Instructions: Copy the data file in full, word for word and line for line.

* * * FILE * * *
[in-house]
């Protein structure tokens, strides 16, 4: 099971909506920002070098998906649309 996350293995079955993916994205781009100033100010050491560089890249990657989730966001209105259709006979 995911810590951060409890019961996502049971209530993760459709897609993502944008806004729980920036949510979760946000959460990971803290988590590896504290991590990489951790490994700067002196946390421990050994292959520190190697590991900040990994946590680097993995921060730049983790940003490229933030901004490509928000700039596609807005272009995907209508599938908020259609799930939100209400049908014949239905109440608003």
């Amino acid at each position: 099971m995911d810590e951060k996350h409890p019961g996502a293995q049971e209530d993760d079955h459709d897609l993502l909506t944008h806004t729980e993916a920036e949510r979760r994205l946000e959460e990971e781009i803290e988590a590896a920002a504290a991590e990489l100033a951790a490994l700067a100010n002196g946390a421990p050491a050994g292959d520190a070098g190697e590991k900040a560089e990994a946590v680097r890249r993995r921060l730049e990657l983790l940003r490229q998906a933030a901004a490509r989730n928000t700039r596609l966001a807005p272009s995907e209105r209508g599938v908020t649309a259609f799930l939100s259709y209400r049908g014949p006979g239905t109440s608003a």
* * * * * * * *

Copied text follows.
[in-house]
């Protein structure tokens, strides 16, 4: 099971909506920002070098998906649309 996350293995079955993916994205781009100033100010050491560089890249990657989730966001209105259709006979 995911810590951060409890019961996502049971209530993760459709897609993502944008806004729980920036949510979760946000959460990971803290988590590896504290991590990489951790490994700067002196946390421990050994292959520190190697590991900040990994946590680097993995921060730049983790940003490229933030901004490509928000700039596609807005272009995907209508599938908020259609799930939100209400049908014949239905109440608003």
């Amino acid at each position: 099971m995911d810590e951060k996350h409890p019961g996502a293995q049971e209530d993760d079955h459709d897609l993502l909506t944008h806004t729980e993916a920036e949510r979760r994205l946000e959460e990971e781009i803290e988590a590896a920002a504290a991590e990489l100033a951790a490994l700067a100010n002196g946390a421990p050491a050994g292959d520190a070098g190697e590991k900040a560089e990994a946590v680097r890249r993995r921060l730049e990657l983790l940003r490229q998906a933030a901004a490509r989730n928000t700039r596609l966001a807005p272009s995907e209105r209508g599938v908020t649309a259609f799930l939100s259709y209400r049908g014949p006979g239905t109440s608003a």